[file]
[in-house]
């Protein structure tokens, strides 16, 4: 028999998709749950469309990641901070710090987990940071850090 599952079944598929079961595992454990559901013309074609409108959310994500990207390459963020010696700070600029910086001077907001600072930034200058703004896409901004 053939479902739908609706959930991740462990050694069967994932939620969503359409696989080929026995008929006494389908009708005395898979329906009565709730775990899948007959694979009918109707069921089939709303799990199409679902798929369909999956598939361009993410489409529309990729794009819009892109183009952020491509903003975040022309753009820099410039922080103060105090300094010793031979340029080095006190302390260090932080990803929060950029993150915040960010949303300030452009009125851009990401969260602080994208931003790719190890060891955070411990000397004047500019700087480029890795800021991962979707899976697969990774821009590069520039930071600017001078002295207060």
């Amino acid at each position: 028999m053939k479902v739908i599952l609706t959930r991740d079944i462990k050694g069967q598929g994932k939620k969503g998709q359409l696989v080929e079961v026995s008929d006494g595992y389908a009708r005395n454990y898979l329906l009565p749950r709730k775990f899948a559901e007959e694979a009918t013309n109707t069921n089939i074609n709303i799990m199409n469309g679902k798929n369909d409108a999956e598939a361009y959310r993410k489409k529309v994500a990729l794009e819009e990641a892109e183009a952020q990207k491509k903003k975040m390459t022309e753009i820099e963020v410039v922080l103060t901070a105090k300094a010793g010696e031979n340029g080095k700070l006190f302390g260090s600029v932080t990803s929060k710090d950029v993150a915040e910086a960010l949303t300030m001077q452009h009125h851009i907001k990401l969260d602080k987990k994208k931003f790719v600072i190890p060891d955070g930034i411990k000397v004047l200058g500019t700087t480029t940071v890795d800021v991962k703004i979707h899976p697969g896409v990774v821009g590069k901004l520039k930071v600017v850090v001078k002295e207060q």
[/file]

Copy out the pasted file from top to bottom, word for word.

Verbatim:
[in-house]
């Protein structure tokens, strides 16, 4: 028999998709749950469309990641901070710090987990940071850090 599952079944598929079961595992454990559901013309074609409108959310994500990207390459963020010696700070600029910086001077907001600072930034200058703004896409901004 053939479902739908609706959930991740462990050694069967994932939620969503359409696989080929026995008929006494389908009708005395898979329906009565709730775990899948007959694979009918109707069921089939709303799990199409679902798929369909999956598939361009993410489409529309990729794009819009892109183009952020491509903003975040022309753009820099410039922080103060105090300094010793031979340029080095006190302390260090932080990803929060950029993150915040960010949303300030452009009125851009990401969260602080994208931003790719190890060891955070411990000397004047500019700087480029890795800021991962979707899976697969990774821009590069520039930071600017001078002295207060």
């Amino acid at each position: 028999m053939k479902v739908i599952l609706t959930r991740d079944i462990k050694g069967q598929g994932k939620k969503g998709q359409l696989v080929e079961v026995s008929d006494g595992y389908a009708r005395n454990y898979l329906l009565p749950r709730k775990f899948a559901e007959e694979a009918t013309n109707t069921n089939i074609n709303i799990m199409n469309g679902k798929n369909d409108a999956e598939a361009y959310r993410k489409k529309v994500a990729l794009e819009e990641a892109e183009a952020q990207k491509k903003k975040m390459t022309e753009i820099e963020v410039v922080l103060t901070a105090k300094a010793g010696e031979n340029g080095k700070l006190f302390g260090s600029v932080t990803s929060k710090d950029v993150a915040e910086a960010l949303t300030m001077q452009h009125h851009i907001k990401l969260d602080k987990k994208k931003f790719v600072i190890p060891d955070g930034i411990k000397v004047l200058g500019t700087t480029t940071v890795d800021v991962k703004i979707h899976p697969g896409v990774v821009g590069k901004l520039k930071v600017v850090v001078k002295e207060q």